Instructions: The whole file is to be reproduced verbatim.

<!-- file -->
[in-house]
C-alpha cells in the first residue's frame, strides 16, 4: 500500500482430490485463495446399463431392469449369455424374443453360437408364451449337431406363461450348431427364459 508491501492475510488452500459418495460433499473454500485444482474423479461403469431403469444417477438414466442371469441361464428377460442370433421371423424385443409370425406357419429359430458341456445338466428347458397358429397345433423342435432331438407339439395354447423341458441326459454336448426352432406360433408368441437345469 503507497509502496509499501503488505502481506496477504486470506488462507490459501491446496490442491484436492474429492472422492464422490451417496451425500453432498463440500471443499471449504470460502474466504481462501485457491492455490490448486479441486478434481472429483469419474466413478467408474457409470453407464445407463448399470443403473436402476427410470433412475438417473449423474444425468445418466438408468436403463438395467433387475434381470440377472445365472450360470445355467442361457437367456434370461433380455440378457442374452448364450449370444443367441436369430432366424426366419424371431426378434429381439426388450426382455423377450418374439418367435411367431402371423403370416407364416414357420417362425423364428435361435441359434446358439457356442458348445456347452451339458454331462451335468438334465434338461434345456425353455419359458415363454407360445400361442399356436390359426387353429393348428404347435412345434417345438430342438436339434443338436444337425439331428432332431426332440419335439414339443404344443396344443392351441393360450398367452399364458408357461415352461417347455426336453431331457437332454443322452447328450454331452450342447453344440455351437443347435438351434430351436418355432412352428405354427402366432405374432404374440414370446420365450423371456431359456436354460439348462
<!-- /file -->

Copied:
[in-house]
C-alpha cells in the first residue's frame, strides 16, 4: 500500500482430490485463495446399463431392469449369455424374443453360437408364451449337431406363461450348431427364459 508491501492475510488452500459418495460433499473454500485444482474423479461403469431403469444417477438414466442371469441361464428377460442370433421371423424385443409370425406357419429359430458341456445338466428347458397358429397345433423342435432331438407339439395354447423341458441326459454336448426352432406360433408368441437345469 503507497509502496509499501503488505502481506496477504486470506488462507490459501491446496490442491484436492474429492472422492464422490451417496451425500453432498463440500471443499471449504470460502474466504481462501485457491492455490490448486479441486478434481472429483469419474466413478467408474457409470453407464445407463448399470443403473436402476427410470433412475438417473449423474444425468445418466438408468436403463438395467433387475434381470440377472445365472450360470445355467442361457437367456434370461433380455440378457442374452448364450449370444443367441436369430432366424426366419424371431426378434429381439426388450426382455423377450418374439418367435411367431402371423403370416407364416414357420417362425423364428435361435441359434446358439457356442458348445456347452451339458454331462451335468438334465434338461434345456425353455419359458415363454407360445400361442399356436390359426387353429393348428404347435412345434417345438430342438436339434443338436444337425439331428432332431426332440419335439414339443404344443396344443392351441393360450398367452399364458408357461415352461417347455426336453431331457437332454443322452447328450454331452450342447453344440455351437443347435438351434430351436418355432412352428405354427402366432405374432404374440414370446420365450423371456431359456436354460439348462